FGO’s compelling “Fellow Travelers” illuminates dark days of McCarthy era

By Lawrence Budmen

Andres Acosta (front) and Hadleigh Adams in Gregory Spears’ Fellow Travelers at Florida Grand Opera. Photo: Jorge Parra

Gregory Spears’ opera Fellow Travelers recalls one of the darkest eras of 20th-century American history. The witch-hunts of Senator Joseph McCarthy during the 1950’s encompassed both the Red and Lavender scares. In the latter, hundreds of gay State Department and government employees were hounded, persecuted and removed from their jobs as alleged “deviants” and security risks. 

That is the historic backdrop for Spears’ work. Florida Grand Opera’s superb staging at the Lauderhill Performing Arts Center on Saturday night made for a compelling two hour musico-dramatic essay that pulsated with joy and sadness. The first-night audience awarded the cast and composer a prolonged standing ovation.

Based on a novel by Thomas Mallon, the tale tells of a forbidden relationship between State Department official Hawkins Fuller and former journalist Timothy Laughlin who works for Senator Potter (an ally of McCarthy). Fuller is a reckless bon vivant while Laughlin is devoutly Catholic and politically conservative. Their accidental meeting results in the two men becoming close and intimate. In the climate of fear while wishing to move on to his next conquest, Fuller eventually betrays his partner, reporting him to the FBI and ruining his ambitions for public service. Yet, instead of hating him as Fuller hopes, Laughlin is forgiving as he bids his onetime companion a farewell.

From the atmospheric opening bars, Spears paints this saga of love, political oppression and betrayal in elegantly crafted strokes. Minimalist figures calibrated with harmonic depth become expansive and lyrical in key emotional moments. Instrumental interludes between the sixteen scenes ring forth with an almost neo-Baroque sensibility. The ensemble in the Christmas party scene is masterfully constructed and arias and set pieces take potent wing while keeping the protagonists’ conflicted yearnings front and center. Ultimately Spears’ score resounds with potent drama and humanity, the final scene deeply moving.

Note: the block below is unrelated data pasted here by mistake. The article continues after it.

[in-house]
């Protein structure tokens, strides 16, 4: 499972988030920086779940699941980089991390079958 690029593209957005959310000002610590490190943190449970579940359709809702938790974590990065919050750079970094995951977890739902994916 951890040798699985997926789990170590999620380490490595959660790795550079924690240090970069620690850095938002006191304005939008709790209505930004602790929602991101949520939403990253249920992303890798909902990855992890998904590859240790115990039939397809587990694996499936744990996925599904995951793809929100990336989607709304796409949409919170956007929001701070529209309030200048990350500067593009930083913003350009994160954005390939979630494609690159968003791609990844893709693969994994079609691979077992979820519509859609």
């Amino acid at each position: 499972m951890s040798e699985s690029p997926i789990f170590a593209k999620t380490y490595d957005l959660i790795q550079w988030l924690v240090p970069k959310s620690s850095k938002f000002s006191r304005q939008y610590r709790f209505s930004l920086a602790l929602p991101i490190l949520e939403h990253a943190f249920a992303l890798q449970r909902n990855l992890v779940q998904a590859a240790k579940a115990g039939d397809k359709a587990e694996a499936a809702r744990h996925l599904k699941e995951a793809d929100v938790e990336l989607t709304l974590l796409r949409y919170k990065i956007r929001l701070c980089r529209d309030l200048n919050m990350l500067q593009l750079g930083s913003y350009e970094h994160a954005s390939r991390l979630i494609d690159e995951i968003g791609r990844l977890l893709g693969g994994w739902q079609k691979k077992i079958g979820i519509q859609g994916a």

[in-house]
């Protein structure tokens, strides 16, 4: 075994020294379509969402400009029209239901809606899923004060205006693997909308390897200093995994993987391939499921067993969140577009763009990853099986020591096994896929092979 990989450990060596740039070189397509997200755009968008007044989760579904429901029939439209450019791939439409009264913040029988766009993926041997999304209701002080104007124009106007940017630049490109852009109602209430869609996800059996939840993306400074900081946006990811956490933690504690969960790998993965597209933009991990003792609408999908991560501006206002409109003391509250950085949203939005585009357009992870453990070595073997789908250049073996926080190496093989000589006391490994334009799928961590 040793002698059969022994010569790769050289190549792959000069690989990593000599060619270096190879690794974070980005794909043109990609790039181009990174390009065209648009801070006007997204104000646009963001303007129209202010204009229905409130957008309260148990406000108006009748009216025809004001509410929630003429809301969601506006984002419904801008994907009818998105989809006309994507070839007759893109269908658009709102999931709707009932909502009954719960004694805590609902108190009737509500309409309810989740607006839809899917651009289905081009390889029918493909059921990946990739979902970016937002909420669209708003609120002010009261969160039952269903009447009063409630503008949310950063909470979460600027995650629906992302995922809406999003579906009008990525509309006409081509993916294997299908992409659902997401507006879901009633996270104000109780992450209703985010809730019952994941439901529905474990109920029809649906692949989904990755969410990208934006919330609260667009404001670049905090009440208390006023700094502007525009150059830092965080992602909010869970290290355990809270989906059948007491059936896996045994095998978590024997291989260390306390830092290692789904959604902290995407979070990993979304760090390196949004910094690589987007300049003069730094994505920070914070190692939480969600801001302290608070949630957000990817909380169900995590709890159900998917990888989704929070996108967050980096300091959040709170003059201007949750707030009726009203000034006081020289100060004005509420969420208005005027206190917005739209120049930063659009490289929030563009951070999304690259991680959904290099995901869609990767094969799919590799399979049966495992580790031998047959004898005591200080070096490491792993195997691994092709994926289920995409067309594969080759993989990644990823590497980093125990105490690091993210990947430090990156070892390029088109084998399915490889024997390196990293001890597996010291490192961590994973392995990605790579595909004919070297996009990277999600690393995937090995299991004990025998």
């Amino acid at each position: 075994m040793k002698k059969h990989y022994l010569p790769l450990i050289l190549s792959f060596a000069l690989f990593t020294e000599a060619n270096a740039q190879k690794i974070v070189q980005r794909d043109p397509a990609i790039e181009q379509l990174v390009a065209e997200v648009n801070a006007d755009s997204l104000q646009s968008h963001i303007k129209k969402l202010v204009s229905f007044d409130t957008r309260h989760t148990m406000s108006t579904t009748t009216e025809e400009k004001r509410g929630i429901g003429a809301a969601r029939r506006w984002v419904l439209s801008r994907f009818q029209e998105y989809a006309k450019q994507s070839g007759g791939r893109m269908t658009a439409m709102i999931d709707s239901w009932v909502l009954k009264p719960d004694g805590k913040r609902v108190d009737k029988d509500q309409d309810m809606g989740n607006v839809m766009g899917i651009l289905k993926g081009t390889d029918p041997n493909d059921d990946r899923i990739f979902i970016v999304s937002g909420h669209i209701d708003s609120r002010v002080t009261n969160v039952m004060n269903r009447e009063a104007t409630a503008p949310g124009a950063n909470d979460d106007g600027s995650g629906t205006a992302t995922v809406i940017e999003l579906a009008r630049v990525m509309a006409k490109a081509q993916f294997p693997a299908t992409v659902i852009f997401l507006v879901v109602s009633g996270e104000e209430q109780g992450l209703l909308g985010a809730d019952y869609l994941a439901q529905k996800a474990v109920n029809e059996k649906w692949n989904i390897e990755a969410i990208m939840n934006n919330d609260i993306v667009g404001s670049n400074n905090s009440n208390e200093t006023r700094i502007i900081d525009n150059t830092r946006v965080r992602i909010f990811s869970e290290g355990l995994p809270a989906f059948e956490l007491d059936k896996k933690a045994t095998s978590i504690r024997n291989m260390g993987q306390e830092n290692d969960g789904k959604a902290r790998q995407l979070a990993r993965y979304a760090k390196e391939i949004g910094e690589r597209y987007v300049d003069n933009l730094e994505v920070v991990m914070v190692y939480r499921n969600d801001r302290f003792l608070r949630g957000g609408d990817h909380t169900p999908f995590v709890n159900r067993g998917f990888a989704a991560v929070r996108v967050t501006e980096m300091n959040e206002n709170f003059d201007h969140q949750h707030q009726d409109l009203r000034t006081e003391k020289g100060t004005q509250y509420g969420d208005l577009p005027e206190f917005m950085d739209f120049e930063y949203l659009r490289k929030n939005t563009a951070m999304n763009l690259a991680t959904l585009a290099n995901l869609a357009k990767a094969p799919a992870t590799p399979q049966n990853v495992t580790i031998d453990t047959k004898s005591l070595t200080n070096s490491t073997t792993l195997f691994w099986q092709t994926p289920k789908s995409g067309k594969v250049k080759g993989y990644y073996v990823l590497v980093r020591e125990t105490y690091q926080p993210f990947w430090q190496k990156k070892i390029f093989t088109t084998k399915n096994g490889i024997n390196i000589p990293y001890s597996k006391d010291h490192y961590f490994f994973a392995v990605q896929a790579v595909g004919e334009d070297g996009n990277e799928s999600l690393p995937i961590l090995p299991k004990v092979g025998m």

Greg Pierce’s compact libretto avoids didactic ideological speeches while framing the characters’ desires, traumas and actions sympathetically. Pierce even manages to inject humor into the swirling political backdrop, the one-liners about McCarthy and his henchman counsel Roy Cohn drawing laughter from the first night audience.

FGO has given this saga a fast-paced, riveting production. Peter Rothstein’s fluid direction moves with the suspense and directness of gripping cinema. An intimate bedroom scene between the two lovers that could have been gratuitous is staged so tastefully that it seems a natural progression in their relationship. Columns dominate the stage in designer Sara Brown’s unit set from Minnesota Opera but Mary Shabatura’s lighting makes them look different for each scene, capturing the varied locales effectively. Trevor Brown’s dizzying array of period costumes match the drama’s milieu and undercurrents.